Brain Injury Overview
Slip and Fall
A Traumatic Brain Injury (TBI) results from a powerful jerk or strike to the head that affects the brain's ability to function. However, not all intense impact to the head causes a TBI. The TBI scale ranges from mild (slight change in mental condition or consciousness) to severe (lengthy period of unconsciousness or memory loss). Falls are the primary cause of TBI in the United States.
Causes of falls
The causes of falls are called risk factors. The more risk factors that someone encounters, the more likely they are to fall, and the chances that the fall will negatively impact their health and physical ability increase as well.
- Age groups most prone to falls that result in head injury are children younger than four years and seniors older than 75.
- The risk of suffering a serious fall rises as people age and is more prevalent in females than males.
- About 67 percent of people who fall will have another episode within six months.
- At least 33 percent of falls among the elderly are due to obstacles in their living quarters.
Dim lights or throw rugs make falls more probable because it is easier to trip or slip. The natural aging process (e.g., vision deterioration, hearing) is also a contributor to falls. Weakened bones can lead to falls and some of the serious injuries that they produce.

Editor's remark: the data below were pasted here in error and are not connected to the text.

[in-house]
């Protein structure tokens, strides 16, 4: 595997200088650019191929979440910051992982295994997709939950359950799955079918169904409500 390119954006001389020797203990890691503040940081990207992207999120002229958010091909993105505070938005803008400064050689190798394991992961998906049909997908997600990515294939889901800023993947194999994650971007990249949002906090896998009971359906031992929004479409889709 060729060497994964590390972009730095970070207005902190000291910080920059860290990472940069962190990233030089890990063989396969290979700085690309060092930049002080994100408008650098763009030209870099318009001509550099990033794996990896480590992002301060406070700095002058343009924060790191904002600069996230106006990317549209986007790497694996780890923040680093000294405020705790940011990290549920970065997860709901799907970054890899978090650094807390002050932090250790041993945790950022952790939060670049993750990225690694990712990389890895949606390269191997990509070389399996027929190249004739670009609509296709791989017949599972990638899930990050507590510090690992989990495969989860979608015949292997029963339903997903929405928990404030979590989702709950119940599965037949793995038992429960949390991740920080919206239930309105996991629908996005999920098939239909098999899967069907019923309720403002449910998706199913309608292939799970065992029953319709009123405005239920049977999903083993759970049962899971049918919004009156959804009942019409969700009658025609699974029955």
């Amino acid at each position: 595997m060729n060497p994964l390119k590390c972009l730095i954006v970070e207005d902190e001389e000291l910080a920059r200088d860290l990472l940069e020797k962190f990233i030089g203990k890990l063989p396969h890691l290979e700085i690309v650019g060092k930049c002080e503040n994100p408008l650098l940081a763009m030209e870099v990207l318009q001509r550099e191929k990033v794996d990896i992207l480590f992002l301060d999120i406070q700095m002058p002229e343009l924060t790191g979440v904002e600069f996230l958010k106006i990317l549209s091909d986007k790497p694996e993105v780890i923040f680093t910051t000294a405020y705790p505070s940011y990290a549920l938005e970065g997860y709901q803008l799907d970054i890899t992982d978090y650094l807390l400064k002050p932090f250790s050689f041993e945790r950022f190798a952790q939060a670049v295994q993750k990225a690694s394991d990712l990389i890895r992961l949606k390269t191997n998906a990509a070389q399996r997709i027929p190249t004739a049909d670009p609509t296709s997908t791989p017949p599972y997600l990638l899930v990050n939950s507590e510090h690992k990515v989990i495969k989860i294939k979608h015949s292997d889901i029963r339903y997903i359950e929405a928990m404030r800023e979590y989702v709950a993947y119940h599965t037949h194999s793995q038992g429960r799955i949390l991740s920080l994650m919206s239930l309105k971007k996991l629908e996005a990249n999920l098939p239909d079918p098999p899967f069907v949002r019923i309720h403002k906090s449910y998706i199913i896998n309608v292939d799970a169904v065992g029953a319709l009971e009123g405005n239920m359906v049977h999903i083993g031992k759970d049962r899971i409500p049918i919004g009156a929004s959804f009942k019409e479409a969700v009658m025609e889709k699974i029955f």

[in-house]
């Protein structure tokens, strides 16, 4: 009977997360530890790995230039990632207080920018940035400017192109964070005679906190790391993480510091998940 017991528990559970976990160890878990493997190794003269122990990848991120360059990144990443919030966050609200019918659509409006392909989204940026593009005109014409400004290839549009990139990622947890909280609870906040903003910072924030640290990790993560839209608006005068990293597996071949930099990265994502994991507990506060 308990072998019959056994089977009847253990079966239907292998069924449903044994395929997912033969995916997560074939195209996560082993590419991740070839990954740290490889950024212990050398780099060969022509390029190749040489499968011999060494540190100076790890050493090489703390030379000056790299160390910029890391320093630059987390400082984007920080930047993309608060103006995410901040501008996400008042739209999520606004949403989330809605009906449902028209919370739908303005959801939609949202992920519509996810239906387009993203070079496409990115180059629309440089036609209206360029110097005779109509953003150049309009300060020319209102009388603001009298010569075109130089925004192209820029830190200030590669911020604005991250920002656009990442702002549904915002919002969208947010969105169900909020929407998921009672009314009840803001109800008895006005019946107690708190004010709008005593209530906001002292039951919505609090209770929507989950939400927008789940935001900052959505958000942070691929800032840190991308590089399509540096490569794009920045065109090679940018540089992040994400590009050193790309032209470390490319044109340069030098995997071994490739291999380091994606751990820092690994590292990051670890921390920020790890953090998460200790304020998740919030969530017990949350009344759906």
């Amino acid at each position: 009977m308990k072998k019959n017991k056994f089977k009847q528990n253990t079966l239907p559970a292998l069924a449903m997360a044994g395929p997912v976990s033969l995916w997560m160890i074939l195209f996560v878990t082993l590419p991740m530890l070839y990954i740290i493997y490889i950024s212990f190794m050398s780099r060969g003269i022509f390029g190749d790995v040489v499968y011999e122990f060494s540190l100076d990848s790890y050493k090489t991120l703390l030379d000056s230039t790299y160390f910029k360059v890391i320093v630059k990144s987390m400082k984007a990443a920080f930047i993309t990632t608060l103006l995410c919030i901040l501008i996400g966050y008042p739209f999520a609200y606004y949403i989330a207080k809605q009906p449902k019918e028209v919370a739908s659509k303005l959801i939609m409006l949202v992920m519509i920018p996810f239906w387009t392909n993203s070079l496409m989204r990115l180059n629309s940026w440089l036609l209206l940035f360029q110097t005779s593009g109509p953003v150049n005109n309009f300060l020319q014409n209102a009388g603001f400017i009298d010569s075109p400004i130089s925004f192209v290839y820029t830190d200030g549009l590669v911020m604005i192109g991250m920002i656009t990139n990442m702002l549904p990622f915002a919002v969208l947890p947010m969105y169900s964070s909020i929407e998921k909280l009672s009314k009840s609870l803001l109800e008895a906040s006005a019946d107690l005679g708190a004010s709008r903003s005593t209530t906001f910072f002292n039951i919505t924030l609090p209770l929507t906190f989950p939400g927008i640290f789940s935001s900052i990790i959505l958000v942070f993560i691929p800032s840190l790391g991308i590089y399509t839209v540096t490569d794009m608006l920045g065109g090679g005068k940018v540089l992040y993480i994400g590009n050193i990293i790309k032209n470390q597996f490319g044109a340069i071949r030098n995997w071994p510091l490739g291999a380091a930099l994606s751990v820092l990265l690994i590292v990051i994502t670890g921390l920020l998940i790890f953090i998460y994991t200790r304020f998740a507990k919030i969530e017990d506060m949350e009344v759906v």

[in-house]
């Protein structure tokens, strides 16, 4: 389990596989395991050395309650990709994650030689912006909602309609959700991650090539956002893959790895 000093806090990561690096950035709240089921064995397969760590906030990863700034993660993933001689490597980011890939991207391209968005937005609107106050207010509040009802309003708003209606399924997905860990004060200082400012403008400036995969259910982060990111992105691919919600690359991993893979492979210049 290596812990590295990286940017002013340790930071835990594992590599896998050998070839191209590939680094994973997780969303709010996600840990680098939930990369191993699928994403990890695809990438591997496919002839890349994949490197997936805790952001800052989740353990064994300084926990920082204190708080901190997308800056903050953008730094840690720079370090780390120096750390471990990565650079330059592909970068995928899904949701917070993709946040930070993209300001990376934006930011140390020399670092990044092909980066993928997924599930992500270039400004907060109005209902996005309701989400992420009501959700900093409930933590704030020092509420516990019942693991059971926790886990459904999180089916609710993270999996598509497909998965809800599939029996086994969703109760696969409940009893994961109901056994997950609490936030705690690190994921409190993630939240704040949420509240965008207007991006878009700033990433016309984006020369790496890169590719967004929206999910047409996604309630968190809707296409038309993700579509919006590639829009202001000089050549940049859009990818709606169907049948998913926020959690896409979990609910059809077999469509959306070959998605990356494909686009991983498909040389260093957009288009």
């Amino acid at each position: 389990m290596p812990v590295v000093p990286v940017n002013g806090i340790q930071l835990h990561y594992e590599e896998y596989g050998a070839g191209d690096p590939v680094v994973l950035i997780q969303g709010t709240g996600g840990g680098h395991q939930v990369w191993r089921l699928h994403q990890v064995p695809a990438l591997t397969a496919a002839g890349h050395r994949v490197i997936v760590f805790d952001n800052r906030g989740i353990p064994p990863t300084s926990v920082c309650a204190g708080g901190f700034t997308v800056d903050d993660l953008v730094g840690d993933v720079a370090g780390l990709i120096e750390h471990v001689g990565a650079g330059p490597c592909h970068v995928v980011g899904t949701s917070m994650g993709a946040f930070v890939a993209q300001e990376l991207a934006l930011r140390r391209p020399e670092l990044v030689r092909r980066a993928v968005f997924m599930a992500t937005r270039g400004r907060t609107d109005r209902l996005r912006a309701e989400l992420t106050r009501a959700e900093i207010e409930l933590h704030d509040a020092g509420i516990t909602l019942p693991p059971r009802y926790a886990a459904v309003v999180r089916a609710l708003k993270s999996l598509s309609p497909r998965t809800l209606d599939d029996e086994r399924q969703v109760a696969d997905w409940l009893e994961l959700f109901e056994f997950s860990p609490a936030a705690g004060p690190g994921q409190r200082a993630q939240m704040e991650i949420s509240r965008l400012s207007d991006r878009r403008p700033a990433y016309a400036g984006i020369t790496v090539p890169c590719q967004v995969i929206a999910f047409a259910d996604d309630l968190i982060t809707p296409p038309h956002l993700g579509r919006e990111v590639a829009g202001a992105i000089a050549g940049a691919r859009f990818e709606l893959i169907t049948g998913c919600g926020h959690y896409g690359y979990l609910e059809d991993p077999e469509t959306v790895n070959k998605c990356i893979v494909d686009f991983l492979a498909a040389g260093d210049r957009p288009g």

Sickness and physical disorders can affect stamina and balance at any age and factor into falls. Lack of exercise can trigger falls as well because inactivity causes poor muscle definition, less energy, and a decrease in bone density and flexibility.
Various medications for depression, insomnia, and high blood pressure cause side effects that encourage falls. Medicine for diabetics or those with ailing hearts can result in instability too. Someone who is taking a combination of medications or has increased their intake in the past couple weeks is also more apt to fall.
You have a very good chance of falling if you:
- Have fallen before.
- Have physical disabilities (includes problems with eyesight).
- Have contracted multiple long-term diseases.
- Are currently prescribed more than four medications or take psychoactive drugs like antidepressants.
- Have a mental disability.
- Have unstable legs.